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A Dictionary of the Older Scottish Tongue (up to 1700)

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First published 2000 (DOST Vol. VIII).
This entry has not been updated since then but may contain minor corrections and revisions.

S(c)had, n. Also: s(c)hade, shed. [ME and e.m.E. shade (Chaucer), shad (Lydgate), OE sceadu str. fem. beside scead neut.; see also S(c)had(d)ow n.]

1. Shelter from the rays of the sun; shade. = S(c)had(d)ow n. 2. 1604-31 Craig ii 52.
Thou who … lay alone … Amid those greene and grouie shads
1611-57 Mure Early Misc. P. ii 2.
Quhill Beutie … reposes With fairest schads of trees o'rschadoued wnder
a1649 Drummond II 119/53.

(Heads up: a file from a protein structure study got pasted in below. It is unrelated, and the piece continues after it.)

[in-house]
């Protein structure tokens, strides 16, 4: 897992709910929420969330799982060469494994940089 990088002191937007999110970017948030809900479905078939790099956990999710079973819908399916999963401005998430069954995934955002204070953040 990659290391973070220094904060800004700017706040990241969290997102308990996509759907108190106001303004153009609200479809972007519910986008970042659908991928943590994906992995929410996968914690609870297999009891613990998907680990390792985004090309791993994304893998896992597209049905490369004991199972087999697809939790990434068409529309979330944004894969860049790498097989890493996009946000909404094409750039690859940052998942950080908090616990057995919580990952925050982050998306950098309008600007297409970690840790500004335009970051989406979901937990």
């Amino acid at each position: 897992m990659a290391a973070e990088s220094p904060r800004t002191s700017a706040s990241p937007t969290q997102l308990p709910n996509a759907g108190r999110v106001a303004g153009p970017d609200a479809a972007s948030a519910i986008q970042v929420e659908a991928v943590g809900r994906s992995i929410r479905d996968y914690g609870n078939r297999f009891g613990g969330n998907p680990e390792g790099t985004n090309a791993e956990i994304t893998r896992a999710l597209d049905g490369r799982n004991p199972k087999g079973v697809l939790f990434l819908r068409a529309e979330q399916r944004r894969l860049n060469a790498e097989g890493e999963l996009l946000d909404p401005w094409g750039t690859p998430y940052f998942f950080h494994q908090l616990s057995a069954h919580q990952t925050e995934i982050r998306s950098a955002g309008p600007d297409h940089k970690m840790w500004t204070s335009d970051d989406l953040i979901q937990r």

The pleasant shed Of oake and plaine oft serves them for a bed

2. a. A shadow. = S(c)had(d)ow n. 4. b. Outward seeming; appearance. = S(c)had(d)ow n. 6 c. c. A ghost, a spirit. = S(c)had(d)ow n. 7.a. 1587-99 Hume 31/179.
The schad of euerie towre and tree Extended is in length
b. c1590 Fowler I 180/5.
Anonder pittyeis schade schee does desplay The fulnes of her rigour
1611-57 Mure Spirituall Hymne 67.
Of types, of shads, the body true
c. 1611-57 Mure Early Misc. P. xvii 26.
Glorefied amidst the schads dewyne

3. With reference to the custom of starting to divide land from either the ‘dark’ or the ‘sunny’ side. See S(c)had(d)ow n. 1. 1681 Stair Inst. ii vi §14.
The sheriff or bailie must also … ken the relict to her terce, which is ordinarily done by the sun or the shade; that is, whether the division shall begin at the east or the west

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"Shad n.". Dictionary of the Scots Language. 2004. Scottish Language Dictionaries Ltd. Accessed 9 Dec 2023 <>



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